Blog > Automation > How to Size a Servo Axis
5/13/20 | Chris Williams, Rexel Technical Consultant
In this two-part series (read part two here), we will discuss what information you need before you can size a motion system and then what values and calculation you need to know to select your components. In part one, we’ll examine how and where to get all the information you need to size a servo axis.
As a motion control specialist, one of the most frequent tasks I am faced with is to size servo systems. For most applications, this is a pretty straight forward task but does take a good amount of preparation and understanding to make it that way. Before any engineer can start to size a servo axis, they must gather all the necessary information. The easiest way of going about this is to start from the load and work back to the actuator. This is especially important when sizing multiaxis gantries as the axes closer to the load need to be sized first so the load for the later axes can be accurate.
When sizing a linear axis, an engineer needs to know the mass and the center of mass (COM) of the load relative to the actuator’s carriage. This value can usually be found in the solid modeling software used to build the system. An example of where you would find this information in SOLIDWORKS® is shown below. In addition to this value, we need to know the move distances, speeds, dwells, and cycle times to properly size the motor and actuator. These items can be nicely summed up in a system timing chart. This is a good visual way to layout the process of the system which translates well into the sizing software when building the motion profile. More advanced properties such as jerk rates may be needed when handling delicate materials and can be reviewed on a per-application basis.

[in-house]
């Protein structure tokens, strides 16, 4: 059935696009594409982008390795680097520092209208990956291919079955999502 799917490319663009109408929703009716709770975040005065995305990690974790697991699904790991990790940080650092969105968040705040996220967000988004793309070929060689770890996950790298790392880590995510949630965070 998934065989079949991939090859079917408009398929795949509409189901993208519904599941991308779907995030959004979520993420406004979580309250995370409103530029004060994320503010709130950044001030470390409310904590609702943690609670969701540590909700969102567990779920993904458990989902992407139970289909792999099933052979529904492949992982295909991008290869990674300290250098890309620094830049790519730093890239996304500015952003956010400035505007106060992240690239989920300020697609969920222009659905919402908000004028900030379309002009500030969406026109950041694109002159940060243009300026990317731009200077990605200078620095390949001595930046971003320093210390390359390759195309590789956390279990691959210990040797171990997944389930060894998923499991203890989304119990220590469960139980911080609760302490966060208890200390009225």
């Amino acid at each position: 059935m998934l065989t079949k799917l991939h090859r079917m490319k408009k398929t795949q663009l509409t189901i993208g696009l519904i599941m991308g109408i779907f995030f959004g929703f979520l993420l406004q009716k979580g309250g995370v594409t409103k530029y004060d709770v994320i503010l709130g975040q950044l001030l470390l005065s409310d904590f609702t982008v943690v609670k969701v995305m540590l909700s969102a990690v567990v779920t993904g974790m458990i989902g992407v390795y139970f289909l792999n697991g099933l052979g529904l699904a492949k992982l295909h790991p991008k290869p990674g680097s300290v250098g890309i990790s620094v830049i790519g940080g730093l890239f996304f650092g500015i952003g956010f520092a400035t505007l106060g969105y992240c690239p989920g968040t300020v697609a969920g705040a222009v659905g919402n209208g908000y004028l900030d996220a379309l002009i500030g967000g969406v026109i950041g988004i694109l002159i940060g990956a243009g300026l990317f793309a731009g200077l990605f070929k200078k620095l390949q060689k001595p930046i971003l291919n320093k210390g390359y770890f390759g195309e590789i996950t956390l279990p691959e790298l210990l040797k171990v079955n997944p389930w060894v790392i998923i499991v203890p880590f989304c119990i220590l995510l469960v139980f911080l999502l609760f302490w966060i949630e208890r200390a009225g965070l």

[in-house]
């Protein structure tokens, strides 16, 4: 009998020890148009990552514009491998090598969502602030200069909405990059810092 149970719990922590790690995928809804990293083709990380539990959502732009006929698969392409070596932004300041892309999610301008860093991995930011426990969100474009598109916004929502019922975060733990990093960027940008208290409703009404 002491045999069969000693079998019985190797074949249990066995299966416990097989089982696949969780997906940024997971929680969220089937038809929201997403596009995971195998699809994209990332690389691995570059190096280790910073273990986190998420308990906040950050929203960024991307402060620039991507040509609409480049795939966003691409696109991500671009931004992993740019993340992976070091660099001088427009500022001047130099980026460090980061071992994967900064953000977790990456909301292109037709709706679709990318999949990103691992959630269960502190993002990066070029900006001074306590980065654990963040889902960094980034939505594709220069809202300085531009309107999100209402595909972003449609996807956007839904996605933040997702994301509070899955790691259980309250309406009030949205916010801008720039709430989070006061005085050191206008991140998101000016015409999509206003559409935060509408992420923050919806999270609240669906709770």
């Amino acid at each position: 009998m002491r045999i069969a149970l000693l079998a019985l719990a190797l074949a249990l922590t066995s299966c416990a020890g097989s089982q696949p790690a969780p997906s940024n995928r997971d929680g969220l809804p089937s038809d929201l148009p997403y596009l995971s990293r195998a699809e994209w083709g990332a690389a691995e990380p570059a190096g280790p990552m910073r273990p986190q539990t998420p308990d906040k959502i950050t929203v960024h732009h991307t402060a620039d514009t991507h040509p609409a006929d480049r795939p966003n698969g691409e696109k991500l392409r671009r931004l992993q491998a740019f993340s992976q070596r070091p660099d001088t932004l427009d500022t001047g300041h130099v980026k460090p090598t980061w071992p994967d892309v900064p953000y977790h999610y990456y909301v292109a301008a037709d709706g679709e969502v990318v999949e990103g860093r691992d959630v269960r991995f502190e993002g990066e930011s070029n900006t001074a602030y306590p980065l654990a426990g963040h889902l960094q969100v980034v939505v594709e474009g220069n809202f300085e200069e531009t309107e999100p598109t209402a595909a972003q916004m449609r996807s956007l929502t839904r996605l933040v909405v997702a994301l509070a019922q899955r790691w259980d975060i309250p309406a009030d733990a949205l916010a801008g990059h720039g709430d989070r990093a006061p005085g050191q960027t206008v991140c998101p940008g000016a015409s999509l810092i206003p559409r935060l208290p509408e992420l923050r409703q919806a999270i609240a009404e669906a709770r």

When sizing a rotary system, instead of knowing the mass and COM, we need to know the rotary inertia around the axis of rotation, this is especially important for rotary axes so we can keep the inertia ratio to a proper value. This value can also be found in the mass properties of the modeling software. The engineer designing the models does need to be careful to set up the proper coordinate axis to make sure the inertia value will be correct. In addition to the inertia, a timing chart with the same information as the linear axis is necessary for sizing a rotary system.
For both rotary and linear systems, the engineer needs to determine the accuracy requirements for the system. For linear mechanics, this will be most commonly the repeatability of the actuator but also the accuracy, straightness, and flatness. For rotary mechanics, the backlash of the gearbox and couplings need to be considered.
The final information needed when you size a servo axis is related to the overall integration with the larger system. You will need information on cable lengths and voltages to integrate the electrical system, and you need the controller model to determine what type of drive can be used and what safety system. Typically, the drive and motion control requirement will dictate the required controller to be a motion controller (ex. -ERM CompactLogix controllers).
This is not a complete list of parameters that need to be considered; different factors can arise in different applications such as temperature, vacuum, hazardous environments, and more. In part two, the next step to size a servo axis is reviewing the actual calculations for selecting actuators, motors, and drives.
You don’t have to go it alone. Our motion control experts are here to walk you through the process and make recommendations based on your specific needs. We can even design an end-to-end solution. Contact us today!